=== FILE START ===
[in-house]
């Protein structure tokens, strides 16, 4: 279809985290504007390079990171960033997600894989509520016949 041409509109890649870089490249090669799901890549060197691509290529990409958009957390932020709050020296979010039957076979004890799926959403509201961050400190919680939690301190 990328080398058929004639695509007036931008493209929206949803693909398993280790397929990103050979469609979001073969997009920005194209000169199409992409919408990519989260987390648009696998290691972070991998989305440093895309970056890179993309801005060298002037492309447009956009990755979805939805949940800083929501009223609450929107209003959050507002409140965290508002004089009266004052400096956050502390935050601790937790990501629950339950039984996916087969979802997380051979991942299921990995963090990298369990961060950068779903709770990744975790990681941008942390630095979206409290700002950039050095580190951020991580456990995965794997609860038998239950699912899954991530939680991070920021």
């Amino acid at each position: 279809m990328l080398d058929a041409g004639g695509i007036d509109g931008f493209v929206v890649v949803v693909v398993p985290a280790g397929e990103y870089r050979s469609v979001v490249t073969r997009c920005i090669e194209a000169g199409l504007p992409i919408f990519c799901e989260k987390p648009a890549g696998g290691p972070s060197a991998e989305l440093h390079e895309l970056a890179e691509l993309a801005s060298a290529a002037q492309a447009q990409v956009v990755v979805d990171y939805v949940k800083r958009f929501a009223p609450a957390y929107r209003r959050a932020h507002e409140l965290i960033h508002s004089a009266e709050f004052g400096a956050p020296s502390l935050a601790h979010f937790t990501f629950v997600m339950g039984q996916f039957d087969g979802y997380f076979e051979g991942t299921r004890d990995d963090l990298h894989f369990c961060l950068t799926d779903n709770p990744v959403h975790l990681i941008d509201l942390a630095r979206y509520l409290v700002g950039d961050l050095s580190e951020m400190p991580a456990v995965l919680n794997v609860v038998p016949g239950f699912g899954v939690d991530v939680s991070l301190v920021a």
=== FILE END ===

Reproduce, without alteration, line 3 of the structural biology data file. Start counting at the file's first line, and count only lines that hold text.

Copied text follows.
């Amino acid at each position: 279809m990328l080398d058929a041409g004639g695509i007036d509109g931008f493209v929206v890649v949803v693909v398993p985290a280790g397929e990103y870089r050979s469609v979001v490249t073969r997009c920005i090669e194209a000169g199409l504007p992409i919408f990519c799901e989260k987390p648009a890549g696998g290691p972070s060197a991998e989305l440093h390079e895309l970056a890179e691509l993309a801005s060298a290529a002037q492309a447009q990409v956009v990755v979805d990171y939805v949940k800083r958009f929501a009223p609450a957390y929107r209003r959050a932020h507002e409140l965290i960033h508002s004089a009266e709050f004052g400096a956050p020296s502390l935050a601790h979010f937790t990501f629950v997600m339950g039984q996916f039957d087969g979802y997380f076979e051979g991942t299921r004890d990995d963090l990298h894989f369990c961060l950068t799926d779903n709770p990744v959403h975790l990681i941008d509201l942390a630095r979206y509520l409290v700002g950039d961050l050095s580190e951020m400190p991580a456990v995965l919680n794997v609860v038998p016949g239950f699912g899954v939690d991530v939680s991070l301190v920021a």